A mound of empty prescription bottles was piled in front of the White House on Veterans Day as part of a protest against the overmedication of vets, and their lack of access to treatment with medical marijuana. Vets and marijuana advocates who took part in the event hope to convince President Barack Obama and members of Congress to support the Veterans Equal Access Amendment which was tacked onto the current Department of Veterans Affairs appropriations bill.
The amendment would allow VA health care providers to explore medical marijuana options for patients in the 23 states where such treatment is in fact legal. Current laws prohibit VA practitioners from recommending, or even discussing, medical marijuana with their patients because the federal status of pot is still: illigal – despite insurmountable scientific evidence that marijuana has greatly positive benefits when used as a medication.
The Veterans Day protest began in the park at McPherson Square where several dozen people camped out next to a display of 22 small American flags set up to symbolize the number of daily suicides among veterans suffering from post-traumatic stress disorder and other combat-related health problems. Each flag was surrounded by empty pill bottles to underscore the VA health care system’s rampart use of psychoactive drugs and addictive pain medications. The vets marched from McPherson Park to the headquarters of the Department of Veterans Affairs before heading to their final stop at the White House, where they dumped their load of empty prescription bottles.
While they marched many of the vets toked up and ripped hard marching along and sippin’ on Mary-Jane smoke to really drive their point forward. Many of the protesters were vets who had tossed their VA prescriptions and opted instead for medical marijuana because of it’s effectiveness in treating some of the psychological problems vets face in life behind the front lines. They say cannabis effectively treats their health problems and spares them the disabling side effects of prescription medications like anti-depressants.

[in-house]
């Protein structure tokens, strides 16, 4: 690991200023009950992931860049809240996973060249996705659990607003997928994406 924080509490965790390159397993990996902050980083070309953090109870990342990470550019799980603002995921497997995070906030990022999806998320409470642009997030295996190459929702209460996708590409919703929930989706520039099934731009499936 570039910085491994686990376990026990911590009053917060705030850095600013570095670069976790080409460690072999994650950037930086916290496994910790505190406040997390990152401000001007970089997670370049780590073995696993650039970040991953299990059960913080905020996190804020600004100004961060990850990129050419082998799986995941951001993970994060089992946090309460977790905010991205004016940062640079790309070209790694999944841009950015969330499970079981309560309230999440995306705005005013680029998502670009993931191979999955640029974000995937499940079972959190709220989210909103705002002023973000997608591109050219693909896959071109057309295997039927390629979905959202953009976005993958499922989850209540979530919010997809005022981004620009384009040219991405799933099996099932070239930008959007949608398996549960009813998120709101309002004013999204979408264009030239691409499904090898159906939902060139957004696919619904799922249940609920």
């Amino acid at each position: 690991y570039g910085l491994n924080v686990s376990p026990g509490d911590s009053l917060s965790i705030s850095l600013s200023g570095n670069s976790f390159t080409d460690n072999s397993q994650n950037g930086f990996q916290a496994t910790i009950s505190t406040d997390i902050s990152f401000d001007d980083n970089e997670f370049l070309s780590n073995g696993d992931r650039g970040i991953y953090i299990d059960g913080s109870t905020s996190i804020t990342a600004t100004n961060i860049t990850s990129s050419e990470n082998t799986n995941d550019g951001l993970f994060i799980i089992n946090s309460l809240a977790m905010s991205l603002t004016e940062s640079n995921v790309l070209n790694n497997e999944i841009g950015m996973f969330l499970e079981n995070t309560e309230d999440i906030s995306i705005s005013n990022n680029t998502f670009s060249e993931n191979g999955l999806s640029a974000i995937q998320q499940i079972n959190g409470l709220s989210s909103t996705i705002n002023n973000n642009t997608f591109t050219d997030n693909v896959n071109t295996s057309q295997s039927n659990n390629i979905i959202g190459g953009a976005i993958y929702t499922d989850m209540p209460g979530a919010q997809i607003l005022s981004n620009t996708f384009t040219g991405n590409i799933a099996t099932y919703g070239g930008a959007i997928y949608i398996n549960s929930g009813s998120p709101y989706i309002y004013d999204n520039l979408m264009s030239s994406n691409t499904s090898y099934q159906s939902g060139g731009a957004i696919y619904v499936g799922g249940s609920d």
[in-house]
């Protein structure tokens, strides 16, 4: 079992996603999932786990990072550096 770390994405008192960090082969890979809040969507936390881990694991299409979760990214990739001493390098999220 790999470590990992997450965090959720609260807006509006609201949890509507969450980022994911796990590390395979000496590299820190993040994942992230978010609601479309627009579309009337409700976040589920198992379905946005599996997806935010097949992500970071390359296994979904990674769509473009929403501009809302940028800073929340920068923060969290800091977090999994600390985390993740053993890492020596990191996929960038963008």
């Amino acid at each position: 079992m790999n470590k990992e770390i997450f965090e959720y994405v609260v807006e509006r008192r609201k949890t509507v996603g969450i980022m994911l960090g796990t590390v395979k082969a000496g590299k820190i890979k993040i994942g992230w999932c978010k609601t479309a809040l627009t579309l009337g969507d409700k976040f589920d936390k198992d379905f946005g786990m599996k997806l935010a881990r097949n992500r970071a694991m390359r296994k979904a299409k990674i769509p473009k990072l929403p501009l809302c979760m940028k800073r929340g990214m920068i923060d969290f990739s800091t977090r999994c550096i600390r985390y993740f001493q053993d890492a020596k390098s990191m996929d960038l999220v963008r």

According a New Mexico-based study published earlier this year in the Journal of Psychoactive Drugs, cannabis significantly eased the major symptoms associated with PTSD. Although the doctors who conducted the study called for continued research, patients who participated reported a 75 percent reduction in intrusive memories, flashbacks, anxiety and other symptoms. Reliable statistics on PTSD among vets have been elusive partly because more than half of all cases go unreported, but now that we have a plant that can be smoked as a medicine to potentially treat this horrible condition. Health organizations across America estimate that between 17 and 30 percent of veterans who served in Iraq and Afghanistan suffer from some level of PTSD.
Vets and their supporters stressed that the protest and the display of empty pill bottles were not meant to win any special privileges or benefits – all veterans want is the freedom to pursue an alternative form of medical treatment that is wholly and legally available to civilians in many parts of the country. Hell, let’s give our veterans medical marijuana licenses as part of their employment benefits. Because if anyone deserves to smoke a joint and feel good whenever they feel like it in America, it is the men and women who’ve pout their lives on the line to keep us safe at home.